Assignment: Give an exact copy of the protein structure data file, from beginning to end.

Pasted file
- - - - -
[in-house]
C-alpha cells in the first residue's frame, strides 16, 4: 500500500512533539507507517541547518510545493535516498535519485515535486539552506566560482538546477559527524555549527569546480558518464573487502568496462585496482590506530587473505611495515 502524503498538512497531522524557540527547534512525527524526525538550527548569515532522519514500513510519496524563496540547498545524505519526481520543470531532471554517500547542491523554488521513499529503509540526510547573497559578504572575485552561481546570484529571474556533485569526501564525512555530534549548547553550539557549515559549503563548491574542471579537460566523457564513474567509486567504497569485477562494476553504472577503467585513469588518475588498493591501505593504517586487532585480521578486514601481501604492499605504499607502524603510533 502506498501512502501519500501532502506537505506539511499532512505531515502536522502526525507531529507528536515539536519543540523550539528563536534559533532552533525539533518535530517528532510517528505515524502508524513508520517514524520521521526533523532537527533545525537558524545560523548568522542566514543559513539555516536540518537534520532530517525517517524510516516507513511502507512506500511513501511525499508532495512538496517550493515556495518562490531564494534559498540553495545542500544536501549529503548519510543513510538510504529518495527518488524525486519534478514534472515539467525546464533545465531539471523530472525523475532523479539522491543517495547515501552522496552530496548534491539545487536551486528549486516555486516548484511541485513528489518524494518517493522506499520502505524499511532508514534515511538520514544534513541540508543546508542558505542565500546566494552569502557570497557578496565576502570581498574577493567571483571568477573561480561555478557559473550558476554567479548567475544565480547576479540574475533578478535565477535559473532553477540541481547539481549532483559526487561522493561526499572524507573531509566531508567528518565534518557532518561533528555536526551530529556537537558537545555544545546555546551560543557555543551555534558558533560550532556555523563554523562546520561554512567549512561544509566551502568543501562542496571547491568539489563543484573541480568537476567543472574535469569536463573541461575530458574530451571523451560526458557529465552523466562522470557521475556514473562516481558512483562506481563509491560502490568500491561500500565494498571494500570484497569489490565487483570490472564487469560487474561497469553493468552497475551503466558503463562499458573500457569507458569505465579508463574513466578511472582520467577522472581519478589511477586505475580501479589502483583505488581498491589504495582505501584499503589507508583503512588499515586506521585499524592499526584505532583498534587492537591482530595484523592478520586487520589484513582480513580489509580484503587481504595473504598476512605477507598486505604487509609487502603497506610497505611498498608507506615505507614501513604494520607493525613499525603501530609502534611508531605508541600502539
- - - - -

[in-house]
C-alpha cells in the first residue's frame, strides 16, 4: 500500500512533539507507517541547518510545493535516498535519485515535486539552506566560482538546477559527524555549527569546480558518464573487502568496462585496482590506530587473505611495515 502524503498538512497531522524557540527547534512525527524526525538550527548569515532522519514500513510519496524563496540547498545524505519526481520543470531532471554517500547542491523554488521513499529503509540526510547573497559578504572575485552561481546570484529571474556533485569526501564525512555530534549548547553550539557549515559549503563548491574542471579537460566523457564513474567509486567504497569485477562494476553504472577503467585513469588518475588498493591501505593504517586487532585480521578486514601481501604492499605504499607502524603510533 502506498501512502501519500501532502506537505506539511499532512505531515502536522502526525507531529507528536515539536519543540523550539528563536534559533532552533525539533518535530517528532510517528505515524502508524513508520517514524520521521526533523532537527533545525537558524545560523548568522542566514543559513539555516536540518537534520532530517525517517524510516516507513511502507512506500511513501511525499508532495512538496517550493515556495518562490531564494534559498540553495545542500544536501549529503548519510543513510538510504529518495527518488524525486519534478514534472515539467525546464533545465531539471523530472525523475532523479539522491543517495547515501552522496552530496548534491539545487536551486528549486516555486516548484511541485513528489518524494518517493522506499520502505524499511532508514534515511538520514544534513541540508543546508542558505542565500546566494552569502557570497557578496565576502570581498574577493567571483571568477573561480561555478557559473550558476554567479548567475544565480547576479540574475533578478535565477535559473532553477540541481547539481549532483559526487561522493561526499572524507573531509566531508567528518565534518557532518561533528555536526551530529556537537558537545555544545546555546551560543557555543551555534558558533560550532556555523563554523562546520561554512567549512561544509566551502568543501562542496571547491568539489563543484573541480568537476567543472574535469569536463573541461575530458574530451571523451560526458557529465552523466562522470557521475556514473562516481558512483562506481563509491560502490568500491561500500565494498571494500570484497569489490565487483570490472564487469560487474561497469553493468552497475551503466558503463562499458573500457569507458569505465579508463574513466578511472582520467577522472581519478589511477586505475580501479589502483583505488581498491589504495582505501584499503589507508583503512588499515586506521585499524592499526584505532583498534587492537591482530595484523592478520586487520589484513582480513580489509580484503587481504595473504598476512605477507598486505604487509609487502603497506610497505611498498608507506615505507614501513604494520607493525613499525603501530609502534611508531605508541600502539